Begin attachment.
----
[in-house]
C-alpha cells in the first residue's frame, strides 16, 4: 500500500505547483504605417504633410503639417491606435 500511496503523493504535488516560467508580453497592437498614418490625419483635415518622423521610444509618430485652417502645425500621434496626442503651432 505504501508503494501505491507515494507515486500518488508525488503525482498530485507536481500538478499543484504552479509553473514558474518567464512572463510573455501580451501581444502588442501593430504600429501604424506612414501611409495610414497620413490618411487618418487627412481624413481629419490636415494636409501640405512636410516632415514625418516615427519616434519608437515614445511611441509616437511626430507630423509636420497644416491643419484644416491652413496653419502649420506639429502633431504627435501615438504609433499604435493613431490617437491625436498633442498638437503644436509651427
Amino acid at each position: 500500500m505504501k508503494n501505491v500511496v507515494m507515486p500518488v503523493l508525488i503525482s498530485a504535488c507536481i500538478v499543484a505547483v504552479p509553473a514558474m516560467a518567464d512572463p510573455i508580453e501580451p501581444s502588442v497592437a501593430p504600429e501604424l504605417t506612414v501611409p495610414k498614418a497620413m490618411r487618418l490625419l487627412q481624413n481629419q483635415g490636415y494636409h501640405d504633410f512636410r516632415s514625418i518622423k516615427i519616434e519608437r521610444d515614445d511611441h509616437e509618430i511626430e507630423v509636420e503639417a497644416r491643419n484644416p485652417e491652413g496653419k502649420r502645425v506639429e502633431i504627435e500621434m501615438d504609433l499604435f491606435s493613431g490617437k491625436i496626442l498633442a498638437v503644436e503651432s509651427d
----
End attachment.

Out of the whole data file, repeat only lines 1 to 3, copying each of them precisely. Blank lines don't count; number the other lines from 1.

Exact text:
[in-house]
C-alpha cells in the first residue's frame, strides 16, 4: 500500500505547483504605417504633410503639417491606435 500511496503523493504535488516560467508580453497592437498614418490625419483635415518622423521610444509618430485652417502645425500621434496626442503651432 505504501508503494501505491507515494507515486500518488508525488503525482498530485507536481500538478499543484504552479509553473514558474518567464512572463510573455501580451501581444502588442501593430504600429501604424506612414501611409495610414497620413490618411487618418487627412481624413481629419490636415494636409501640405512636410516632415514625418516615427519616434519608437515614445511611441509616437511626430507630423509636420497644416491643419484644416491652413496653419502649420506639429502633431504627435501615438504609433499604435493613431490617437491625436498633442498638437503644436509651427
Amino acid at each position: 500500500m505504501k508503494n501505491v500511496v507515494m507515486p500518488v503523493l508525488i503525482s498530485a504535488c507536481i500538478v499543484a505547483v504552479p509553473a514558474m516560467a518567464d512572463p510573455i508580453e501580451p501581444s502588442v497592437a501593430p504600429e501604424l504605417t506612414v501611409p495610414k498614418a497620413m490618411r487618418l490625419l487627412q481624413n481629419q483635415g490636415y494636409h501640405d504633410f512636410r516632415s514625418i518622423k516615427i519616434e519608437r521610444d515614445d511611441h509616437e509618430i511626430e507630423v509636420e503639417a497644416r491643419n484644416p485652417e491652413g496653419k502649420r502645425v506639429e502633431i504627435e500621434m501615438d504609433l499604435f491606435s493613431g490617437k491625436i496626442l498633442a498638437v503644436e503651432s509651427d